I know that "too daunting" feeling. I've had it in the past for a number of reasons - too tired, too weak/unwell, not able to get anymore than half an hour of concentrated time, too many decisions to make all at once. That is pretty common for people with stuff-overload and it says just as much about the amount of stuff as it does about you.

    Some strategies that might help:
    * Phone a friend - get a buddy. Enlist a trusted friend/family member to come and help for a day or a couple of mornings/afternoons. Do not be distracted by making coffee. Make sure you have all the things you need on hand - bags, boxes, labels, textas, etc & refreshments. Go hard.
    * Divide the room into categories, then deal with one category at a time. Categories might be: old toys, paperwork, clothes, linen/towels, hobby stuff, etc. Use a trestle table for sorting, with 3x boxes - keep, donate, throw away.
    * Work out what the root of the issue is. For me (for a while) it was op-shopping. I could not pass on a fabulous op-shop bargain, which was great to start with but over time I accumulated stuff. Then we moved to a smaller house = immediate stuff crisis! Since then I've created some oppy "rules", which might be something you thing about re online shopping.
    * Hire a hubby - get them to carry every last thing out of the room - park it on the verandah/lawn/in the garage - then only put back in the stuff you really, really want to keep. Have a garage sale or call the salvos truck to come the next day to collect everything else or put it straight into bags to run to the local drop off centre.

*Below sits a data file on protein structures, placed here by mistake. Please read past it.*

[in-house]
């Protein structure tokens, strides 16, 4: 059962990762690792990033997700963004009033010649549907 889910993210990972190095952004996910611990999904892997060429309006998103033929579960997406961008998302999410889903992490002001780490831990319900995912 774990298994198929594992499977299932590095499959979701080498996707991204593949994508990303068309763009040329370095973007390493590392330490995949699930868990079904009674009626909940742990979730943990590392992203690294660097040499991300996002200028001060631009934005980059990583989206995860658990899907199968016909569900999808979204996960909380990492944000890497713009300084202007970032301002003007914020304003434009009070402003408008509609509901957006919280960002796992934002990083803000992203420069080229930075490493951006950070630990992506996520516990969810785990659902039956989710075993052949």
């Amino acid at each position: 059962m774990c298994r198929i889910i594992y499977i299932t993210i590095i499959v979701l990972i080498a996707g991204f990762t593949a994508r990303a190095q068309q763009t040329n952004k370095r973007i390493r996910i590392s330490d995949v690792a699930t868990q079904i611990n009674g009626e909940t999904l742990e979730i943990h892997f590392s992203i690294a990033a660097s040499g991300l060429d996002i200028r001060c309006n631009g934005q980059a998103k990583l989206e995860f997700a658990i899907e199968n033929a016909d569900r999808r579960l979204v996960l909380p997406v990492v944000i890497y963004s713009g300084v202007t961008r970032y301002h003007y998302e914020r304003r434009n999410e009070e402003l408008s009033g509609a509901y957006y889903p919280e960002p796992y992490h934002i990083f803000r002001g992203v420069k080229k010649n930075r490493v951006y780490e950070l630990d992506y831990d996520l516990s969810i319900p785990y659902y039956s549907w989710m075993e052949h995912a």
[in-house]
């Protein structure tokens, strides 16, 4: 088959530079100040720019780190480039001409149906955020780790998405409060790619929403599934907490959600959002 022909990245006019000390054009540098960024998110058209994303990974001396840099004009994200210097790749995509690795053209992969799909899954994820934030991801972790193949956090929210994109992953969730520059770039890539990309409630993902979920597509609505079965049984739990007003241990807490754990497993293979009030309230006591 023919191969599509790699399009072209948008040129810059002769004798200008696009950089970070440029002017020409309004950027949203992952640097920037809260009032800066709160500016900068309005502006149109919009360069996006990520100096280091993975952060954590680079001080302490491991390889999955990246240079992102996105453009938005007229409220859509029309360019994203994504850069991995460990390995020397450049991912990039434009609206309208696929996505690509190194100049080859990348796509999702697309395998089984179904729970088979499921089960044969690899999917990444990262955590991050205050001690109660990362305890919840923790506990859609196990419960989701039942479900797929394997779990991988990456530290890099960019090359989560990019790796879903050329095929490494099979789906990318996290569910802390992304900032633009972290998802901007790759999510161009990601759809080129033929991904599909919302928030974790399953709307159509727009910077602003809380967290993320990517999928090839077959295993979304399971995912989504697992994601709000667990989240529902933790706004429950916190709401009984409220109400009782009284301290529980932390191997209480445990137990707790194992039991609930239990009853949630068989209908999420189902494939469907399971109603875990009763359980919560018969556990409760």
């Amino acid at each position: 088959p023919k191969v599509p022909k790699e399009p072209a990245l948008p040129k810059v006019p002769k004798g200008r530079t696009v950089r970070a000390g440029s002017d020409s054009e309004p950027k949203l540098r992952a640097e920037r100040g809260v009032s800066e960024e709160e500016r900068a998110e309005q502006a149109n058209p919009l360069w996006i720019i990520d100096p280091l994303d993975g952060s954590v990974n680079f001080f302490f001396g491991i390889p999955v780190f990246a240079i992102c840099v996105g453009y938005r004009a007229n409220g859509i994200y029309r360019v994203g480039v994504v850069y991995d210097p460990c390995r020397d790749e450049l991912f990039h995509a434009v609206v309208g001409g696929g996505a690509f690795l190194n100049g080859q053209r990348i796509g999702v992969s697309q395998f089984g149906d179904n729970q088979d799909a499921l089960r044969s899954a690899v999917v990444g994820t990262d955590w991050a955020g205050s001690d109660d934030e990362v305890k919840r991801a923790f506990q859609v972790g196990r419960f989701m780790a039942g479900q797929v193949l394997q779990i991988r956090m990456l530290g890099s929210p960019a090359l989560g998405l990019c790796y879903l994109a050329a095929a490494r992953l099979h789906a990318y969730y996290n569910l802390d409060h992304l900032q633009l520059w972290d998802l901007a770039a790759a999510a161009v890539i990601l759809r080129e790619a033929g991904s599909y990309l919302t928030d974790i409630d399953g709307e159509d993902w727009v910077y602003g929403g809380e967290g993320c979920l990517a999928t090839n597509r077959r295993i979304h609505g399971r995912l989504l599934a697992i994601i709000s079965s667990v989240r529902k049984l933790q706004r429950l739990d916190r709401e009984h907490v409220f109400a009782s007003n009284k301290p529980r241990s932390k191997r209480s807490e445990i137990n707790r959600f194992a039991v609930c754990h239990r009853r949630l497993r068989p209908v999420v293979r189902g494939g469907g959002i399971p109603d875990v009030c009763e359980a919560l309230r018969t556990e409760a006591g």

17. #17

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    Double or nothing

  18. #18

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    Quote Originally Posted by Marydean View Post
    * Hire a hubby - get them to carry every last thing out of the room - park it on the verandah/lawn/in the garage - then only put back in the stuff you really, really want to keep. Have a garage sale or call the salvos truck to come the next day to collect everything else or put it straight into bags to run to the local drop off centre.
    I love that idea! I have often thought of doing just that but can't bring myself to do it. I might talk to my DH about trying it. He's a bit of a hoarder in the "but we might need it one day" sense. But I think he's dealt with enough of my meltdowns over too much stuff that he might just go for it.